Leading a Geographically Dispersed Team

Leading a Global Team

For nearly 20 years I led and managed world wide teams at Intel Corp and Hewlett Packard.  Both of those companies were global and many, if not all, of the organizations within those companies were global as well.  Managing or leading (yes, there is a difference which I will talk about in a separate posting) a global team is challenging for the obvious reason that you are not all in the same building.  But there are ways to effectively overcome this.  

Here is what has worked for me:

1.    Go to the employees.  Find a way to go sit with your employees in their environment.  This can be tough but I would wait for other meetings that I needed to attend near some of my remote employees and visit them before or after the meeting.  Flying from the US to Europe or Asia Pacific to meet employees may not be worth the expense to many companies, however if you are meeting with customers, partners and are willing to hold a town meeting with employees from your umbrella organization then it may be easier to sell to your management or financial gatekeepers.

2.    MBPA.  Maybe you have heard of Managing by Wandering Around (MBWA) well I used to do Managing by Phoning Around (MBPA).  I would always schedule regular time to talk with my senior employees over the phone.  I also would call into project meeting teleconferences just to listen or participate if needed.  At first, my joining the meeting cast a silence among the participants (like I was going to announce the cancellation of the meeting), but once they knew I was there because I was interested they seemed to appreciate it.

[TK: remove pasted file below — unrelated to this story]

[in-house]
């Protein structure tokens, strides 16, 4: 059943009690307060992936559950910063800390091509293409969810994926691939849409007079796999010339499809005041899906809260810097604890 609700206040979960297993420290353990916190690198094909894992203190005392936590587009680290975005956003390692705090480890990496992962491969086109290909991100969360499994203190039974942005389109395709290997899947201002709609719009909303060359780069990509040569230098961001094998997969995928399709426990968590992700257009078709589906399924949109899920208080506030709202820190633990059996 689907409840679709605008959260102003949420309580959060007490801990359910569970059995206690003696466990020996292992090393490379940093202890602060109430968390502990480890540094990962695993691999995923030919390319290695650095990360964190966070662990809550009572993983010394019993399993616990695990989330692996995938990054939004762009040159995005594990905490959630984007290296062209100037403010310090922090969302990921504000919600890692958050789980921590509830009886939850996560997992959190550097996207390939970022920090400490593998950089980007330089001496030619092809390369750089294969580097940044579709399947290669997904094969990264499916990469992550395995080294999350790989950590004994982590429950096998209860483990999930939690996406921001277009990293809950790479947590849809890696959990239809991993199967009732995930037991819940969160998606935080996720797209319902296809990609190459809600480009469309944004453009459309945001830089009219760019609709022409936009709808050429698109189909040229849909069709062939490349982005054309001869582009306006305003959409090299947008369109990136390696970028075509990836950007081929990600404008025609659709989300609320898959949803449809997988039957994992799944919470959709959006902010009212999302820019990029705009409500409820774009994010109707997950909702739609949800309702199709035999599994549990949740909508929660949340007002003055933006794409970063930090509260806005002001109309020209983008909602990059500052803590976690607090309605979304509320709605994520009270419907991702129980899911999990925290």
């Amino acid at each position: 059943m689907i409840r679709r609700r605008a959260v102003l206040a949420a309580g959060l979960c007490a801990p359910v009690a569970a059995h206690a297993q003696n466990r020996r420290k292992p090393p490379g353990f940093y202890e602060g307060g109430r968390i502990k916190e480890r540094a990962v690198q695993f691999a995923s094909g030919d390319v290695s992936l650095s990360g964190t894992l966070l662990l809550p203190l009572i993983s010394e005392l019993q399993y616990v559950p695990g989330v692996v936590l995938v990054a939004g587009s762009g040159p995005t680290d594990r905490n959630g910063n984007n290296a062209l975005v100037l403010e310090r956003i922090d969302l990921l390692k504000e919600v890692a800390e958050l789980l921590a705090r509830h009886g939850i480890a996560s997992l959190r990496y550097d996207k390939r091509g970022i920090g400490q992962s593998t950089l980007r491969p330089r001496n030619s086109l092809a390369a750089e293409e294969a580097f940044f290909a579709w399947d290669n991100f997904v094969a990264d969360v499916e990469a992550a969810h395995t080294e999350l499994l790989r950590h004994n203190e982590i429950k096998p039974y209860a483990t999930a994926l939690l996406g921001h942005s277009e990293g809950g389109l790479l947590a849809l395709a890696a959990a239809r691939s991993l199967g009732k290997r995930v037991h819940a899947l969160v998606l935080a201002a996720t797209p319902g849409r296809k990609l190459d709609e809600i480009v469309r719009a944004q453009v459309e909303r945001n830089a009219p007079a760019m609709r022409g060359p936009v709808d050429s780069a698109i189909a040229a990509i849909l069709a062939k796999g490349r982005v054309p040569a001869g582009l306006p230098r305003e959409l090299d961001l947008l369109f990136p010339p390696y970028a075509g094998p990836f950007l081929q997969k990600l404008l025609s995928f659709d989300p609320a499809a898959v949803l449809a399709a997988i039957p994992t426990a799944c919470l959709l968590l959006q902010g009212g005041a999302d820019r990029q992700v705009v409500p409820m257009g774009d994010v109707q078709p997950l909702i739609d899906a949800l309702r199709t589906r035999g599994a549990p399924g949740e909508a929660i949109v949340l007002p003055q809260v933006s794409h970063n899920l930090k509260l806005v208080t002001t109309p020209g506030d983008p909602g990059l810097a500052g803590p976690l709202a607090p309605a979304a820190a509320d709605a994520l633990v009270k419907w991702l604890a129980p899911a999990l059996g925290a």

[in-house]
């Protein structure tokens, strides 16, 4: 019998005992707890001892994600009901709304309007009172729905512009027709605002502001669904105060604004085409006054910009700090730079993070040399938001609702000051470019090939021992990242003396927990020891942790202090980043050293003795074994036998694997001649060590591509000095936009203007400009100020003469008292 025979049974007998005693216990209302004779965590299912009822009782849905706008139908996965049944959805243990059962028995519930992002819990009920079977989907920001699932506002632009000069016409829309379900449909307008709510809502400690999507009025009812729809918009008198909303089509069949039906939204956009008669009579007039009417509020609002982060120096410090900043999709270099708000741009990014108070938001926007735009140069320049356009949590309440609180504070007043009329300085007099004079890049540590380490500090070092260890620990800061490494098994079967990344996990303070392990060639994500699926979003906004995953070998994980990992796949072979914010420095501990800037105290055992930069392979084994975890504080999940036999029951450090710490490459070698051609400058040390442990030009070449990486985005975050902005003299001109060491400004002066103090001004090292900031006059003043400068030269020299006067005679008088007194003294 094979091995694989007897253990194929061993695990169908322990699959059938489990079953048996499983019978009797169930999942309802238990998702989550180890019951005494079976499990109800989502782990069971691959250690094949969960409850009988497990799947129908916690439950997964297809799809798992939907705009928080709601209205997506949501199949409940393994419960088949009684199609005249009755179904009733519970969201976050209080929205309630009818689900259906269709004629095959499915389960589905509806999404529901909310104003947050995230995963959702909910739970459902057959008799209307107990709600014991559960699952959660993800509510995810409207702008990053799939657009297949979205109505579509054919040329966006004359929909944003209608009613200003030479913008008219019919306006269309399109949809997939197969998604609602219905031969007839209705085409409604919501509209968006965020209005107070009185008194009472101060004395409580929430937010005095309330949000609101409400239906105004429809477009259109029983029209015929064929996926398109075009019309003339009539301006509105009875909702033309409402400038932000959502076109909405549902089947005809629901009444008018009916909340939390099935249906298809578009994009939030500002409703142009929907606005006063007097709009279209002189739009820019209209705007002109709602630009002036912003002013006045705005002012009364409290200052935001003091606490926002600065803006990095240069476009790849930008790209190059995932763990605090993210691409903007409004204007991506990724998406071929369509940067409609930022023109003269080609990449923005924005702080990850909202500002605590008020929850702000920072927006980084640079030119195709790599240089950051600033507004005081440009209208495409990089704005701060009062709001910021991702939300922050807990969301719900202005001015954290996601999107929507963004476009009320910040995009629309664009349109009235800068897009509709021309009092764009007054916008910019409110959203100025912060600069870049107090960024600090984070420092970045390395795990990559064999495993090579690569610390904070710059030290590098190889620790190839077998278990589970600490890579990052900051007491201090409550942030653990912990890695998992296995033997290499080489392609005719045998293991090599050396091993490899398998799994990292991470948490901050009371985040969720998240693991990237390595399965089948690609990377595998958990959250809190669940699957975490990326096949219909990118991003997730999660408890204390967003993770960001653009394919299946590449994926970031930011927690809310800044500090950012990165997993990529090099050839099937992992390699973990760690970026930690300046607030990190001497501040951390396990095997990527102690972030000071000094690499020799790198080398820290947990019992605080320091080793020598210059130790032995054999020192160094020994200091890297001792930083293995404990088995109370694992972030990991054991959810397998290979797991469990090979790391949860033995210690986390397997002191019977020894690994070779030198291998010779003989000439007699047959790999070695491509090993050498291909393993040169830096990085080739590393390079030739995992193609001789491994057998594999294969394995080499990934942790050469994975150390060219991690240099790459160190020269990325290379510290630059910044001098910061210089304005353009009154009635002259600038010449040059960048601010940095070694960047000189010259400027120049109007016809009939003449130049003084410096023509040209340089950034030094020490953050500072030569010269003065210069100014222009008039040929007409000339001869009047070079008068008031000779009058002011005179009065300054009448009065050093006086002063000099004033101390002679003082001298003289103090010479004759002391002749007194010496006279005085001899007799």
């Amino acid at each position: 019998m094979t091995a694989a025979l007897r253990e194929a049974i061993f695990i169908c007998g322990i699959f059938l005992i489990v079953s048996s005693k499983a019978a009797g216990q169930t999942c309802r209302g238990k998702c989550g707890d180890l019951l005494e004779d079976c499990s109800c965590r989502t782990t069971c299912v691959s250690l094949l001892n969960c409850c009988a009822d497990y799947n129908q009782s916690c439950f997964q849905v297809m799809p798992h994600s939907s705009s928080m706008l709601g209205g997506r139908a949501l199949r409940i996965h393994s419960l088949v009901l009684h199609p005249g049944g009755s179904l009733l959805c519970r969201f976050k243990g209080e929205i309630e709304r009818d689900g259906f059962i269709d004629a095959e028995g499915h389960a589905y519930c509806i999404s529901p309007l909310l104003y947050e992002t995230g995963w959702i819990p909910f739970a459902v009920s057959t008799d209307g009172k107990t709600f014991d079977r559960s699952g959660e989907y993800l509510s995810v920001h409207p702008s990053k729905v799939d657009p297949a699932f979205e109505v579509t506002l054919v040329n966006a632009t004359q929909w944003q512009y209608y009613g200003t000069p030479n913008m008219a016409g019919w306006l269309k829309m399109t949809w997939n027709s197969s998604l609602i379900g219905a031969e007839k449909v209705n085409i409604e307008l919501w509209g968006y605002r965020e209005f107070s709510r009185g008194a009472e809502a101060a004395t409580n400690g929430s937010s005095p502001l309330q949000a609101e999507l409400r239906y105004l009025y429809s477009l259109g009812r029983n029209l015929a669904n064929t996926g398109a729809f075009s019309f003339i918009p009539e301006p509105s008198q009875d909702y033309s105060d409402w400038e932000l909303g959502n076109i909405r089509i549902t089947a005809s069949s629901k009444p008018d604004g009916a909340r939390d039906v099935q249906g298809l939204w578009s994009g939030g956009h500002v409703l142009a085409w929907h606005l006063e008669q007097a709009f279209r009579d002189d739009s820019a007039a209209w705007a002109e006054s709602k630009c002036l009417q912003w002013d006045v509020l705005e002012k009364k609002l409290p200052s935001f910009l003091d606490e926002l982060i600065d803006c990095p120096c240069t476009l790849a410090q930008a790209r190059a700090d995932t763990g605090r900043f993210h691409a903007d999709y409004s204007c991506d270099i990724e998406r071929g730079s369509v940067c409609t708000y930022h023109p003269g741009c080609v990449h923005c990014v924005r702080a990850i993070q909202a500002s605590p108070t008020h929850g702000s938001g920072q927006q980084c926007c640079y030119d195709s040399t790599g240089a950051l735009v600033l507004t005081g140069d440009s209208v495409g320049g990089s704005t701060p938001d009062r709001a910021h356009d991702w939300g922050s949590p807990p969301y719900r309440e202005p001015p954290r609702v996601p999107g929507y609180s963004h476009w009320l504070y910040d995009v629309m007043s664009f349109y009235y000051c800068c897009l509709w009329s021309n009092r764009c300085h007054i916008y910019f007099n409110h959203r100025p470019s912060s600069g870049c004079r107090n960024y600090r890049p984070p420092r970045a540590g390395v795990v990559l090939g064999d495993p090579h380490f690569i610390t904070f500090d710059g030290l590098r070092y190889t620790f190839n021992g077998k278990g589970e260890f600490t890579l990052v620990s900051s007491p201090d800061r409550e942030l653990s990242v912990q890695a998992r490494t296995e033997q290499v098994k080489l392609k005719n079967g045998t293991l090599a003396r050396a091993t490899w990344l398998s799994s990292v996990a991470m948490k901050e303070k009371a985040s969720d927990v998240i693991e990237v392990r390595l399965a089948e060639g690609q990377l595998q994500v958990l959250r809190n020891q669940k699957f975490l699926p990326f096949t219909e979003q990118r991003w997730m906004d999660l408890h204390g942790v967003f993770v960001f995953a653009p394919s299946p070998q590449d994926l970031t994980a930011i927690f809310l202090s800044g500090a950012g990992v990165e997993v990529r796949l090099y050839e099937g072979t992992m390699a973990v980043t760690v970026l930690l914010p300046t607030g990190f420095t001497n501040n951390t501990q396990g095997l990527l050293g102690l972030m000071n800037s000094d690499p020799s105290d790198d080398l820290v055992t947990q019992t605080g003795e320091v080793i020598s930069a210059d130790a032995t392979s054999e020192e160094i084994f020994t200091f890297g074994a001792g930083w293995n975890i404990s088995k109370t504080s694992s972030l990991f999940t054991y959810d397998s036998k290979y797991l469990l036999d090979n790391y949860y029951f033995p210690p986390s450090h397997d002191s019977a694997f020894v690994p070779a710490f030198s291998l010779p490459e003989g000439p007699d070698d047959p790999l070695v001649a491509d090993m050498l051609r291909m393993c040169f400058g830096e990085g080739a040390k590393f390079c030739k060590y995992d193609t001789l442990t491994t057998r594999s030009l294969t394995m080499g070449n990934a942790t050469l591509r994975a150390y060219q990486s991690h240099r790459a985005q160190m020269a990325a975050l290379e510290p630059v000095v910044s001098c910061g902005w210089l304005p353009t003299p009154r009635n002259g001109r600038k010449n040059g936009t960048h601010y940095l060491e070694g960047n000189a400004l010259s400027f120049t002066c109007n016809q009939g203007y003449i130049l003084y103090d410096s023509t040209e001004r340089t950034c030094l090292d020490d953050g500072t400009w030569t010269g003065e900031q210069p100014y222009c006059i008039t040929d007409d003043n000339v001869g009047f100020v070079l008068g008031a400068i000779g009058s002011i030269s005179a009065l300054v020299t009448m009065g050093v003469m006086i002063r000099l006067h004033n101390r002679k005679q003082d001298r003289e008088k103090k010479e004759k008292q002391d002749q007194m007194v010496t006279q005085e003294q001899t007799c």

3.     Manager Partners.  In remote areas where you have employees find out if there are any managers from your umbrella organization that are also located there.  If so, work with those managers to “adopt” your employees.  This is typically for more administrative purposes as you are not moving the employee to that manager, but if the employee needs something signed or has a question that may be better handled in person (or may require some local knowledge) it is always good to have a manager that your employees can turn to in the middle of their work day when you are fast asleep.

Lastly, remember that managing a geographically dispersed team is difficult for both you and the employees who are within the organization.  Being respectful of time zones and local activities may seem like a hassle but it can really help develop a working relationship when you may not have much else to work with.  Most of all, remember that just because your employees may be out of sight don’t let them believe that they are not needed.

2 responses to “Leading a Geographically Dispersed Team

  1. Pingback: Is Good Leadership Timeless? « Linked 2 Leadership·

  2. Scott,,,,very good advise.

    It is important that although your teams are remote they feel the collaboration and support from you as leader. Additionally, they need to stay connected with their peers….no one likes to be on an island alone. Just as in “Cast Away” where Tom Hanks is talking to “Wilson” the volley ball….don’t leave your remote employess to bounce ideas of sporting equipment.

    Active communication and effective interactions on a regular basis creates winning teams.

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